Egypt's Administrative Court rejected on Tuesday an appeal against a decision by the interior ministry to deport a Libyan national on the grounds that he was alleged to be homosexual, and upheld what it said was the right of the ministry to deport homosexual foreigners and ban them from entering Egypt.
The court said its decision was taken to preserve the public interest and religious and social values.
The Libyan's deportation and subsequent ban from re-entry came after a complaint was filed against him with a misdemeanour court in 2008, describing him as homosexual.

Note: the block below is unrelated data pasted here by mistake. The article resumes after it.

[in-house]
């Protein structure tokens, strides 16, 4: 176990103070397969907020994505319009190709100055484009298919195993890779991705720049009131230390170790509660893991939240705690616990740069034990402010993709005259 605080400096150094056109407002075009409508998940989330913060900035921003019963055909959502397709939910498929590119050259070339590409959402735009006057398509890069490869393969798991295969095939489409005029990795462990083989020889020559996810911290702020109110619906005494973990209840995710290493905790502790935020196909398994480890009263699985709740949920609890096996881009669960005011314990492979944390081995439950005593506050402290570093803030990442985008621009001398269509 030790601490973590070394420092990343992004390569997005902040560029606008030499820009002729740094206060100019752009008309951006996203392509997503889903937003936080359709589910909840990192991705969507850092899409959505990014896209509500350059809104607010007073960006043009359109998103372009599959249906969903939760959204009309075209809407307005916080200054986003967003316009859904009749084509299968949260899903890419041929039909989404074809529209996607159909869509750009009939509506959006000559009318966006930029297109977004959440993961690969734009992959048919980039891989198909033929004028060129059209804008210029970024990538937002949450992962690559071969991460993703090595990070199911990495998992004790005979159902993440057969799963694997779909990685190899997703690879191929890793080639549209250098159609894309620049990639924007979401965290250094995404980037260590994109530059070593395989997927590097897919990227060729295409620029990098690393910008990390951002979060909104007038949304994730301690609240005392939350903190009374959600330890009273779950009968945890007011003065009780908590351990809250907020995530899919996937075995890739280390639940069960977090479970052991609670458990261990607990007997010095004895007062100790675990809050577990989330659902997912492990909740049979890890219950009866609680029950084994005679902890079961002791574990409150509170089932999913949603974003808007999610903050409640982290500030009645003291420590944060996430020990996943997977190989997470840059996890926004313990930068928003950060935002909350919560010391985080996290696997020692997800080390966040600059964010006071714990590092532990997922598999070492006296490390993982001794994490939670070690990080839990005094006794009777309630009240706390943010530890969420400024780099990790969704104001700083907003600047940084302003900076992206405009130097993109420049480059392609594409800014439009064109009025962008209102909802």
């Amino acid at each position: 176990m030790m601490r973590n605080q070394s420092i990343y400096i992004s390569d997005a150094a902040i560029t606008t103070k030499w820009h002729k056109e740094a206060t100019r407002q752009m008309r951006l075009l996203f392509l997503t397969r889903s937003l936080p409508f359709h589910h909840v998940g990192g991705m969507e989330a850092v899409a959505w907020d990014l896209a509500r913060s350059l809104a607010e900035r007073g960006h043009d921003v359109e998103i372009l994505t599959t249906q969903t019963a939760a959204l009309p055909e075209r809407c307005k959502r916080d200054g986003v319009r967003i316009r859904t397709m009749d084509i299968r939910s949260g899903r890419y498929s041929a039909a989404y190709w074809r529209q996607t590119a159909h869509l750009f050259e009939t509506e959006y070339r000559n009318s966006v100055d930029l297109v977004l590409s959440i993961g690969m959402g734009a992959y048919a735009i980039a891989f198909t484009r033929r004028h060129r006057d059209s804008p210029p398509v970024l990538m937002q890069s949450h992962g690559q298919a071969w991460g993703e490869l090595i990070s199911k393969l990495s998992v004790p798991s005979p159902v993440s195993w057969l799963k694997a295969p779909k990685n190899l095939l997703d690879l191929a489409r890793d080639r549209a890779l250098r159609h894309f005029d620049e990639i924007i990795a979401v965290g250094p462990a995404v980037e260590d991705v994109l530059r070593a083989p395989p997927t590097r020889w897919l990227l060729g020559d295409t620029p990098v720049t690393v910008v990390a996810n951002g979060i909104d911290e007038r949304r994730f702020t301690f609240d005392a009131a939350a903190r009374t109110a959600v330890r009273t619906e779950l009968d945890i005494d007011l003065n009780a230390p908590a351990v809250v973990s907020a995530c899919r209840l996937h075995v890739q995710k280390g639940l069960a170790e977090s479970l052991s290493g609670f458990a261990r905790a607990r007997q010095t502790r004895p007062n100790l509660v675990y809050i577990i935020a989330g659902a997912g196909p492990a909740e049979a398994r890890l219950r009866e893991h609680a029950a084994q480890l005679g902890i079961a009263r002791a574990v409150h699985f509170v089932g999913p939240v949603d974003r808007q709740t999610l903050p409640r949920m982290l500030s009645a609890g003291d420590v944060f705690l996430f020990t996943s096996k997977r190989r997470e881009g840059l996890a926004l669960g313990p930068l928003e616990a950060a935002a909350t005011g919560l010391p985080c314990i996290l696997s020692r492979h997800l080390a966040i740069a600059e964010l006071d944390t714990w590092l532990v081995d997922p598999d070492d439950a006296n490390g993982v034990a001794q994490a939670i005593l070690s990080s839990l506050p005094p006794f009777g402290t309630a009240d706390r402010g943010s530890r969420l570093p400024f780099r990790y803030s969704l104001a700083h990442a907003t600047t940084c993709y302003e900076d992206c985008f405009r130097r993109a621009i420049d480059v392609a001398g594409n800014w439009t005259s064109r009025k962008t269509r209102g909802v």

It was not clear what the charges against the deported Libyan were and whether or not he was convicted.
The deportation decision by the interior ministry followed whereby it said it would deport gay foreigners and ban them from entry.
The Libyan appealed on the grounds that he was a graduate student at Cairo's Arab Academy for Maritime Transport and the ban prevents him from completing his studies.
Although homosexuality is not explicitly outlawed in conservative Egypt, those accused of homosexual behaviour or activity are often charged under laws that criminalise "debauchery" or the corruption of public morals.
Arrests and prosecutions of Egyptian men accused of homosexual activity have increased dramatically in recent months, rights advocates say.